Meristem predicts that food inflation will persist in June, driven by these lingering challenges. Increased demand during the Eid-el-Kabir celebration and rising importation costs are also expected to keep food prices elevated.

Core inflation, which excludes volatile items like food and energy, was at 27.04% in May. Meristem projects it to rise to 27.30% in June.

The firm notes that higher transportation costs and the depreciation of the naira will continue to push core inflation up.

However, they also anticipate a month-on-month moderation in the core index due to a relatively stable naira exchange rate during June, compared to a more significant depreciation in May.

Cowry Assets Management Limited has projected an even higher headline inflation figure of 34.25% for June, citing similar concerns.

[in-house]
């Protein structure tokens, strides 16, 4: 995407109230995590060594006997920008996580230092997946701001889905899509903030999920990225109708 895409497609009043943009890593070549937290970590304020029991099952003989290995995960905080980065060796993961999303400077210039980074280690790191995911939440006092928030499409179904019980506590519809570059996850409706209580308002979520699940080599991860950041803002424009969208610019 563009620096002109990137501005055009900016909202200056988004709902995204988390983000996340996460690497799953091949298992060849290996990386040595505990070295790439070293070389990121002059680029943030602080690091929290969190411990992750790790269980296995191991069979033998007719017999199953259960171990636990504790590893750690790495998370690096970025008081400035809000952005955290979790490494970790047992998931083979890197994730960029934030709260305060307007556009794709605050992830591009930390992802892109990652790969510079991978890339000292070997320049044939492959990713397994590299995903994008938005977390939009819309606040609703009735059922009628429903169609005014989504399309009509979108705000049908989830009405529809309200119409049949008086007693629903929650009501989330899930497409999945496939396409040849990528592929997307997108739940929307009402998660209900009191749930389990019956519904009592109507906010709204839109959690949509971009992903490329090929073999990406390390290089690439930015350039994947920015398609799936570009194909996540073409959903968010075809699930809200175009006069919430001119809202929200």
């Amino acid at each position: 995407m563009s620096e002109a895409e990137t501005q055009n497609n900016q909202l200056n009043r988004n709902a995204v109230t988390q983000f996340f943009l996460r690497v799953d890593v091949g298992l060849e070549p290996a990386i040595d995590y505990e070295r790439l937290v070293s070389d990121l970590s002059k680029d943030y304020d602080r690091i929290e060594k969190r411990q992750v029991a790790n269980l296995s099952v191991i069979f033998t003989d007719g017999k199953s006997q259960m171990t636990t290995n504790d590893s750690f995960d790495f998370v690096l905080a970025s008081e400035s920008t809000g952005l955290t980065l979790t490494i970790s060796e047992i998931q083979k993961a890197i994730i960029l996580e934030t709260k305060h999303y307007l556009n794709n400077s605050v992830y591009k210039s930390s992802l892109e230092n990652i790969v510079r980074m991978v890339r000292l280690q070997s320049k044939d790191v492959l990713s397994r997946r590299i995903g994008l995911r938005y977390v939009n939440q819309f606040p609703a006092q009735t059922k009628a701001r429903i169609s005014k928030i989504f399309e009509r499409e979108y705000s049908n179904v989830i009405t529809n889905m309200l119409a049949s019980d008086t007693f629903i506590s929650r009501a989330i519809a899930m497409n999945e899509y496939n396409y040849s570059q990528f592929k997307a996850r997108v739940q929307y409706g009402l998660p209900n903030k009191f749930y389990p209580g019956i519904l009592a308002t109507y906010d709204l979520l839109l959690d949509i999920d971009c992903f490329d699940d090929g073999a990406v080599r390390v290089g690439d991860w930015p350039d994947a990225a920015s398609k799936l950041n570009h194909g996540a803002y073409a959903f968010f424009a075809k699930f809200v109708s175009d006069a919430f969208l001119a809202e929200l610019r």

The firm notes that over the past year, food prices in Nigeria have soared due to supply chain disruptions, currency depreciation, and climate change impacts on agriculture.

This has made basic staples increasingly unaffordable for many Nigerians, stretching household budgets.

As inflation continues to rise, analysts believe the Central Bank of Nigeria (CBN) will likely hike the benchmark lending rate again.

The CBN’s Monetary Policy Committee (MPC) has raised the Monetary Policy Rate (MPR) by 650 basis points this year, bringing it to 26.25% as of May 2024.

At a recent BusinessDay CEO Forum, CBN Governor Dr. Olayemi Cardoso emphasized the MPC’s commitment to tackling inflation, stating that while the country needs growth, controlling inflation is paramount.

“The MPC is not oblivious to the fact that the country does need growth. If these hikes hadn’t been done at the time, the naira would have almost tipped over, so it helped to stabilize the naira. Interest rates are not set by the CBN governor but by the MPC committee composed of independent-minded people. These are people not given to emotion but to data. The MPC clarified that the major issue is taming inflation, and they would do what is necessary to tame it,” Cardoso said.